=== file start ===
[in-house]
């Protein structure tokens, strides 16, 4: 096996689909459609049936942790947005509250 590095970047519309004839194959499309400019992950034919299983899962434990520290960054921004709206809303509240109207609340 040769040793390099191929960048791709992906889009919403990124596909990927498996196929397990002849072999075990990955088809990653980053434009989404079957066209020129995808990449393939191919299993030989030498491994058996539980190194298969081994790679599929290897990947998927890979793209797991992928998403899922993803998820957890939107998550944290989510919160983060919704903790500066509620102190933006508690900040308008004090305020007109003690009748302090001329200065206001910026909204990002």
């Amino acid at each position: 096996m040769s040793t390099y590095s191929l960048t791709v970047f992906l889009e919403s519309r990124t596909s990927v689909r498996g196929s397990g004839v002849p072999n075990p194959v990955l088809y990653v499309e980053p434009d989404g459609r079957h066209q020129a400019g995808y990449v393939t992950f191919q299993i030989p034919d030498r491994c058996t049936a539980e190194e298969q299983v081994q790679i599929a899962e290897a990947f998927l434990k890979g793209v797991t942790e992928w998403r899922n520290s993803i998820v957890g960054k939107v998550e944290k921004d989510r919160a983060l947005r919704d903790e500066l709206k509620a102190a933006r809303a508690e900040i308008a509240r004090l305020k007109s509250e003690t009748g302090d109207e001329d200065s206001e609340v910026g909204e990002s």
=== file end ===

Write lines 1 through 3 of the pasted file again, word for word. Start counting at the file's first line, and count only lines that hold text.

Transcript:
[in-house]
């Protein structure tokens, strides 16, 4: 096996689909459609049936942790947005509250 590095970047519309004839194959499309400019992950034919299983899962434990520290960054921004709206809303509240109207609340 040769040793390099191929960048791709992906889009919403990124596909990927498996196929397990002849072999075990990955088809990653980053434009989404079957066209020129995808990449393939191919299993030989030498491994058996539980190194298969081994790679599929290897990947998927890979793209797991992928998403899922993803998820957890939107998550944290989510919160983060919704903790500066509620102190933006508690900040308008004090305020007109003690009748302090001329200065206001910026909204990002």
């Amino acid at each position: 096996m040769s040793t390099y590095s191929l960048t791709v970047f992906l889009e919403s519309r990124t596909s990927v689909r498996g196929s397990g004839v002849p072999n075990p194959v990955l088809y990653v499309e980053p434009d989404g459609r079957h066209q020129a400019g995808y990449v393939t992950f191919q299993i030989p034919d030498r491994c058996t049936a539980e190194e298969q299983v081994q790679i599929a899962e290897a990947f998927l434990k890979g793209v797991t942790e992928w998403r899922n520290s993803i998820v957890g960054k939107v998550e944290k921004d989510r919160a983060l947005r919704d903790e500066l709206k509620a102190a933006r809303a508690e900040i308008a509240r004090l305020k007109s509250e003690t009748g302090d109207e001329d200065s206001e609340v910026g909204e990002s």